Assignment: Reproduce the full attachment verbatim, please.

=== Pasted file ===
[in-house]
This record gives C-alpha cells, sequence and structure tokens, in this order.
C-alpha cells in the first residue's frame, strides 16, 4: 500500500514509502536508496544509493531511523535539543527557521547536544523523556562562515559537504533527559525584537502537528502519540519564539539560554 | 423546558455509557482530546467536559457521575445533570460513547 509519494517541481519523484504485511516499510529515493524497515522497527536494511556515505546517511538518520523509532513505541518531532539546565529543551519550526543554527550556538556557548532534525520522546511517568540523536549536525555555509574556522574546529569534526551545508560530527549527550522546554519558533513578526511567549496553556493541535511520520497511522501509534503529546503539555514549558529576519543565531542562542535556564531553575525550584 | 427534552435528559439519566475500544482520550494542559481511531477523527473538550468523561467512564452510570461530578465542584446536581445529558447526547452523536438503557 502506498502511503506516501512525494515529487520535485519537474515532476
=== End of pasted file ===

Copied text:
[in-house]
This record gives C-alpha cells, sequence and structure tokens, in this order.
C-alpha cells in the first residue's frame, strides 16, 4: 500500500514509502536508496544509493531511523535539543527557521547536544523523556562562515559537504533527559525584537502537528502519540519564539539560554 | 423546558455509557482530546467536559457521575445533570460513547 509519494517541481519523484504485511516499510529515493524497515522497527536494511556515505546517511538518520523509532513505541518531532539546565529543551519550526543554527550556538556557548532534525520522546511517568540523536549536525555555509574556522574546529569534526551545508560530527549527550522546554519558533513578526511567549496553556493541535511520520497511522501509534503529546503539555514549558529576519543565531542562542535556564531553575525550584 | 427534552435528559439519566475500544482520550494542559481511531477523527473538550468523561467512564452510570461530578465542584446536581445529558447526547452523536438503557 502506498502511503506516501512525494515529487520535485519537474515532476